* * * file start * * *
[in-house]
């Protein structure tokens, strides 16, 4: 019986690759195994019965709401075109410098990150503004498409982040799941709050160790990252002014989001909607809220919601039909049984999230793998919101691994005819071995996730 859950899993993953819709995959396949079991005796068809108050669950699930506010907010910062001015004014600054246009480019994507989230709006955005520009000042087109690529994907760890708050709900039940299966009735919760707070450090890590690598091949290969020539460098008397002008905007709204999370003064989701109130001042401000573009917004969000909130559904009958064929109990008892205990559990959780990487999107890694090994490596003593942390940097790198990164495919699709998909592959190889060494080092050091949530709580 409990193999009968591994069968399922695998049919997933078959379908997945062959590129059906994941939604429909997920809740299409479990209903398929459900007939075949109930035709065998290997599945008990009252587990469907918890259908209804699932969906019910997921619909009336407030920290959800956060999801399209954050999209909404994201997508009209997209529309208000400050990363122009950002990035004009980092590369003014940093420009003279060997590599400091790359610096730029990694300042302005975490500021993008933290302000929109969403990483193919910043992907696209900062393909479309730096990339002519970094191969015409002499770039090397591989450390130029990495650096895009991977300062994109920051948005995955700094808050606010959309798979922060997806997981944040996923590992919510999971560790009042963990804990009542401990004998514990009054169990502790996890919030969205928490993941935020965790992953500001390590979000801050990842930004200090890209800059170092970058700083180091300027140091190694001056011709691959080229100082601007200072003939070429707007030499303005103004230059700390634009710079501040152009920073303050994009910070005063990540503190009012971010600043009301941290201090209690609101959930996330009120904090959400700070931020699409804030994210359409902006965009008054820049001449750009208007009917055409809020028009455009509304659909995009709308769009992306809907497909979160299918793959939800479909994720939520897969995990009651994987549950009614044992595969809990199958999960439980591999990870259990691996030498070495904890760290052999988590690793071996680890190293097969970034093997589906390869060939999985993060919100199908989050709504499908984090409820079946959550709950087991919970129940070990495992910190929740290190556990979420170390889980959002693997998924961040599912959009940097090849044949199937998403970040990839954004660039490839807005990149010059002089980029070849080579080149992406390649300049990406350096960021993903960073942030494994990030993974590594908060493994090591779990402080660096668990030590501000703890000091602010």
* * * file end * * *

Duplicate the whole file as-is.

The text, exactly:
[in-house]
């Protein structure tokens, strides 16, 4: 019986690759195994019965709401075109410098990150503004498409982040799941709050160790990252002014989001909607809220919601039909049984999230793998919101691994005819071995996730 859950899993993953819709995959396949079991005796068809108050669950699930506010907010910062001015004014600054246009480019994507989230709006955005520009000042087109690529994907760890708050709900039940299966009735919760707070450090890590690598091949290969020539460098008397002008905007709204999370003064989701109130001042401000573009917004969000909130559904009958064929109990008892205990559990959780990487999107890694090994490596003593942390940097790198990164495919699709998909592959190889060494080092050091949530709580 409990193999009968591994069968399922695998049919997933078959379908997945062959590129059906994941939604429909997920809740299409479990209903398929459900007939075949109930035709065998290997599945008990009252587990469907918890259908209804699932969906019910997921619909009336407030920290959800956060999801399209954050999209909404994201997508009209997209529309208000400050990363122009950002990035004009980092590369003014940093420009003279060997590599400091790359610096730029990694300042302005975490500021993008933290302000929109969403990483193919910043992907696209900062393909479309730096990339002519970094191969015409002499770039090397591989450390130029990495650096895009991977300062994109920051948005995955700094808050606010959309798979922060997806997981944040996923590992919510999971560790009042963990804990009542401990004998514990009054169990502790996890919030969205928490993941935020965790992953500001390590979000801050990842930004200090890209800059170092970058700083180091300027140091190694001056011709691959080229100082601007200072003939070429707007030499303005103004230059700390634009710079501040152009920073303050994009910070005063990540503190009012971010600043009301941290201090209690609101959930996330009120904090959400700070931020699409804030994210359409902006965009008054820049001449750009208007009917055409809020028009455009509304659909995009709308769009992306809907497909979160299918793959939800479909994720939520897969995990009651994987549950009614044992595969809990199958999960439980591999990870259990691996030498070495904890760290052999988590690793071996680890190293097969970034093997589906390869060939999985993060919100199908989050709504499908984090409820079946959550709950087991919970129940070990495992910190929740290190556990979420170390889980959002693997998924961040599912959009940097090849044949199937998403970040990839954004660039490839807005990149010059002089980029070849080579080149992406390649300049990406350096960021993903960073942030494994990030993974590594908060493994090591779990402080660096668990030590501000703890000091602010």